Should junior scholars blog their book projects? Will this inhibit them from getting book contracts later? Will their blogs count as scholarship? Workshop participants argued that blogging a book project would associate ideas with the junior scholar’s name. One participant even compared transitioning from a blog to a book to a dissertation to book. In short: we are on the brink of a tipping point in history, where blogging is going to become the norm for the initial exchange of ideas
Richard Gresswell reflects on how blogs help him and describes his understanding of how digital technologies can help people communicate after watching someone who was hard of hearing use video on Skype. He left a comment on another blogger’s post and she replied back, inspiring more questions.
it fuses together those everyday encounters and connects me with others and their knowledge and experiences. Learning through blogging takes place at this nexus of our online and offline lives, the two are inseparable, they are connected.
Melissa Terras started a project in October 2011 to make all her articles available via an open access repository.
I decided that as well as putting them in the institutional repository, I would write a blog post about each research project, and tweet the papers for download. Would this affect how much my research was read, known, discussed, distributed?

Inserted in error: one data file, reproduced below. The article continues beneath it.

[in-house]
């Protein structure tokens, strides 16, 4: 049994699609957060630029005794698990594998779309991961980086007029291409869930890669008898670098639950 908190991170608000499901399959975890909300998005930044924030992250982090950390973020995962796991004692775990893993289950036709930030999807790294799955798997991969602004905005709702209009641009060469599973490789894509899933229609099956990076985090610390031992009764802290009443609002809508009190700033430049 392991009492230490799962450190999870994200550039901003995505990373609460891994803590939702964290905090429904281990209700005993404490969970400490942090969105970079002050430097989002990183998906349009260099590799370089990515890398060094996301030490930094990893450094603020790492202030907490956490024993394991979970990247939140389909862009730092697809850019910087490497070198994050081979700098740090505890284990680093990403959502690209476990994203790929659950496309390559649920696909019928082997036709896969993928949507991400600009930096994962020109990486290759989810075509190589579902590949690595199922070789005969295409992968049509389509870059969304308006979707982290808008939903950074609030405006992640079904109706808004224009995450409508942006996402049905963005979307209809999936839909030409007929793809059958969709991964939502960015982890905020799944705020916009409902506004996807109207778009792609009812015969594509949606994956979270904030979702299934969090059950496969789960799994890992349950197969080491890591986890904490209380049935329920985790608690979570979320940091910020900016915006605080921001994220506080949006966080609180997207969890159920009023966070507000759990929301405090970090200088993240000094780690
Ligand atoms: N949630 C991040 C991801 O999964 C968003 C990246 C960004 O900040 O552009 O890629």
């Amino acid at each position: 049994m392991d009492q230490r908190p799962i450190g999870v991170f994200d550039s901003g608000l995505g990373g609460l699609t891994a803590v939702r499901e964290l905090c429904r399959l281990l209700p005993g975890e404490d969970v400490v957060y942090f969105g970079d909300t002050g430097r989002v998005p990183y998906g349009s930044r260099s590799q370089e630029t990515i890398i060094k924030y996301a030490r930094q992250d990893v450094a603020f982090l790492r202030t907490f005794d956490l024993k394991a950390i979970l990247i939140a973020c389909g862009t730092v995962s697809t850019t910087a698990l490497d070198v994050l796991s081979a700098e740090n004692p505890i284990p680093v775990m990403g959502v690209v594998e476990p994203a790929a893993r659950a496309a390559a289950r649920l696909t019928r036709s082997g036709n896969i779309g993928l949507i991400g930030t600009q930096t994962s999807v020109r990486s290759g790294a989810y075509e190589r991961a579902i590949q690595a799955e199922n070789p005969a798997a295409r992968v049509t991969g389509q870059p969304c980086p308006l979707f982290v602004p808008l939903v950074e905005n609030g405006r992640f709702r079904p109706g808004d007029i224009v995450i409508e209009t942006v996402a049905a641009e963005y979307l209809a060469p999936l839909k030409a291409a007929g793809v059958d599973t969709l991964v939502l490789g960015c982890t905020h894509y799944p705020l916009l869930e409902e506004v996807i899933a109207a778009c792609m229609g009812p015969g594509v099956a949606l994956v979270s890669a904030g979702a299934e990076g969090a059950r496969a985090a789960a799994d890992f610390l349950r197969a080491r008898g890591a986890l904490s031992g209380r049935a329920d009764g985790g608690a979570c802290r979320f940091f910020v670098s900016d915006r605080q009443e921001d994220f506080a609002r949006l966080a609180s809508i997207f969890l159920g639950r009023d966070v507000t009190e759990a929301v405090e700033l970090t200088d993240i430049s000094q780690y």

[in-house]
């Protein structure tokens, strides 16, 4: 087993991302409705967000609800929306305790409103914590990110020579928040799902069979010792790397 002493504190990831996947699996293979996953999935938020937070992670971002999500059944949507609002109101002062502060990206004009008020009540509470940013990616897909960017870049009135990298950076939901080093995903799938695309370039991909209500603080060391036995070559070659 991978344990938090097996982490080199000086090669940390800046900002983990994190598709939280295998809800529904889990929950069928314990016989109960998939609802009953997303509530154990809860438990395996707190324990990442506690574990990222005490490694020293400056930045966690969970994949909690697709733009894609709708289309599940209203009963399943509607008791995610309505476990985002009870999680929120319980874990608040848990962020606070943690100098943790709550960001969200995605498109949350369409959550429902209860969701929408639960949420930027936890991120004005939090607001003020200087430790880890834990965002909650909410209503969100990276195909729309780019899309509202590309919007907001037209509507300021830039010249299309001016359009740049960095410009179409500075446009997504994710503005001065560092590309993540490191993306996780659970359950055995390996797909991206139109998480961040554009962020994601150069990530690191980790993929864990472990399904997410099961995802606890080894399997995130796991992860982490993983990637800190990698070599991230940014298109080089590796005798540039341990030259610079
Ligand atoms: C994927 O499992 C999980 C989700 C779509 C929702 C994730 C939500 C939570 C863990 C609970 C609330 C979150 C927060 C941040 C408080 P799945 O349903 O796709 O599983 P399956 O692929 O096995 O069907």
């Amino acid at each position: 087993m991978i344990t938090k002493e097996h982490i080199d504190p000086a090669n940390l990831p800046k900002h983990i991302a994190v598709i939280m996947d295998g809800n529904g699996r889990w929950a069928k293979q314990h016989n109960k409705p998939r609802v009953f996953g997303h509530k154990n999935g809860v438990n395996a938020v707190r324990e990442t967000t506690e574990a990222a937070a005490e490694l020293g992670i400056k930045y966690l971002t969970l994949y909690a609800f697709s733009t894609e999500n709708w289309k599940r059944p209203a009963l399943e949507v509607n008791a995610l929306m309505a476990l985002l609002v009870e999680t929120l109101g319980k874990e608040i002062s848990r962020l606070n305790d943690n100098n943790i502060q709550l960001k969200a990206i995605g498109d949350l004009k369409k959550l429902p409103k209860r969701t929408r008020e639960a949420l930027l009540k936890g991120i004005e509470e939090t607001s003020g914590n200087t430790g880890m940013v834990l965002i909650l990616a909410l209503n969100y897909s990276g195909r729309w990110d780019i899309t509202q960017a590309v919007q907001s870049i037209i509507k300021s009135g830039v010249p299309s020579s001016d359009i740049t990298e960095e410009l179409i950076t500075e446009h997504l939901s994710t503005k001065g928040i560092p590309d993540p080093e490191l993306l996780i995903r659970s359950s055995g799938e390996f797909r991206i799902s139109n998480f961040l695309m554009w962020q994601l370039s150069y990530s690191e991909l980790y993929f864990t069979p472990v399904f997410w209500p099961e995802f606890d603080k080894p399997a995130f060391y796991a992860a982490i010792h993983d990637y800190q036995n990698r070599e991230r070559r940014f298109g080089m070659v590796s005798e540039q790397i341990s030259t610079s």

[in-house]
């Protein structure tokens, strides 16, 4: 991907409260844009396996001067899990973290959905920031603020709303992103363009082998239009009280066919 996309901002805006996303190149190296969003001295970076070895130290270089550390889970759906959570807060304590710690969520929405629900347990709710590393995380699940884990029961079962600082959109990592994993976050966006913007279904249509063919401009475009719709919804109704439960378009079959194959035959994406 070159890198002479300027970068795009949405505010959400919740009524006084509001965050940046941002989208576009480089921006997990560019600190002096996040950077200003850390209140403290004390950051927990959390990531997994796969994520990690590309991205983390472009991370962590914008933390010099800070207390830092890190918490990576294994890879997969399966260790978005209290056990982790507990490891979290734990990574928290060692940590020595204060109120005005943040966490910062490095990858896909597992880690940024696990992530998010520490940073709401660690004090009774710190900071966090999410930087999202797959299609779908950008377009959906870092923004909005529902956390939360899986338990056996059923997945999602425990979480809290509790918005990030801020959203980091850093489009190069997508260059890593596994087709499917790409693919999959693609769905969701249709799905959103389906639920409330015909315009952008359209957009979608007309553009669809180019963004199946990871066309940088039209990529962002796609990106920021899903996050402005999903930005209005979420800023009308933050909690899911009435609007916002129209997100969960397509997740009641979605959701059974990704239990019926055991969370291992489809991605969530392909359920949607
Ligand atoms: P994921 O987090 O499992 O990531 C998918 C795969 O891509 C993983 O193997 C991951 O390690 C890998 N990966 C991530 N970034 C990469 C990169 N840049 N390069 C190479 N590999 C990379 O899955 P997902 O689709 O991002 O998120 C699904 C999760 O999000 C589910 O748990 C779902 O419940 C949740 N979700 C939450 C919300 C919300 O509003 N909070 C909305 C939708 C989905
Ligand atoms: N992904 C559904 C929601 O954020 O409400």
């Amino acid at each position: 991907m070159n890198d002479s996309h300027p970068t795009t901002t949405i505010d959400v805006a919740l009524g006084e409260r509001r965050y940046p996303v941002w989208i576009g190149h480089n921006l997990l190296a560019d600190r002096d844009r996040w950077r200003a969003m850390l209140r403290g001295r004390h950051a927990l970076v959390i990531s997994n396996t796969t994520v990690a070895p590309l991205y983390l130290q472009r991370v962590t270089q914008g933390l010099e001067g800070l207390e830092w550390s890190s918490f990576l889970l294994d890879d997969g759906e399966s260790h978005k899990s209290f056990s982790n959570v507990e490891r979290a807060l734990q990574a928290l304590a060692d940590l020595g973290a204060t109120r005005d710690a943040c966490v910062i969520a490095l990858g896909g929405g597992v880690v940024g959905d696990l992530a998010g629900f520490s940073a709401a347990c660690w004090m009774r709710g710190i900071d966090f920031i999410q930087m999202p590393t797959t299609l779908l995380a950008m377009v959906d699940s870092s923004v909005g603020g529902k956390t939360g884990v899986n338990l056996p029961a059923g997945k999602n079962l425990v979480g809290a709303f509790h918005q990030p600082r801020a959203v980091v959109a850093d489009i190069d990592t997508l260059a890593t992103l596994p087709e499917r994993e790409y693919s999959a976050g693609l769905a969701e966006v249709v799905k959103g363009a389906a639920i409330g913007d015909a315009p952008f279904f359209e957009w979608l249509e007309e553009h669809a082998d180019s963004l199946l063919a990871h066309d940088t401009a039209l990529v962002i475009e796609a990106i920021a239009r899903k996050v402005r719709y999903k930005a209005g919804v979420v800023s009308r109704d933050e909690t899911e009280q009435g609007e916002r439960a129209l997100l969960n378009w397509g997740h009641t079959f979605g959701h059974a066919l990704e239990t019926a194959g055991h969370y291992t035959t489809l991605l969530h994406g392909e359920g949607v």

Did it work? She writes an insightful post on the result.
Ms Gray recently completed a course on using technologies in education and shares her thoughts on using in a higher school maths classroom. She reflects on her experiences of using blogs, wikis, podcasts for the first time. She looks at how perspectives are changing from teacher centered to learner centered.
I have a vision for where I want to take my classroom technologically. I want to not just accomplish a task differently, but accomplish a completely different task. One goal that I have is to have an up and running blog site maintained and monitored by students (and me of course) that will be a tool for students to communicate with each other and myself. Students will be able to get homework help and even post problems to discuss. In addition to discussions and homework help, students will use the blog to reflect on their own learning and the mathematics specifically. The second goal would be for students to move away from poster boards and PowerPoint and use wikis and podcasts to complete projects. Students would use the wiki space to collaborate about the project and I would monitor each members contributions and offer assistance when needed. After using the wiki to collaborate, students will produce their final product as a podcast.
On February 29th
Stripped down blogging to its simplest form to record one special day in time across the globe. As soon as the first time zone entered Feb29th.net this blog was open to posts. By simply filling in a form, visitors were able to post onto this blog and record their words on this extra special day. As February 29th has passed by all the time zones, this blog has now closed for posting. Over the next few days, additional features will be added enabling visitors to search tag, posts and keywords. I’d like to thank the 20,000+ unique visitors that descended on this project blog. I think I can say that it was a HUGE success. Thank you!
Including an inviting 29 reasons from the class about why every child should blog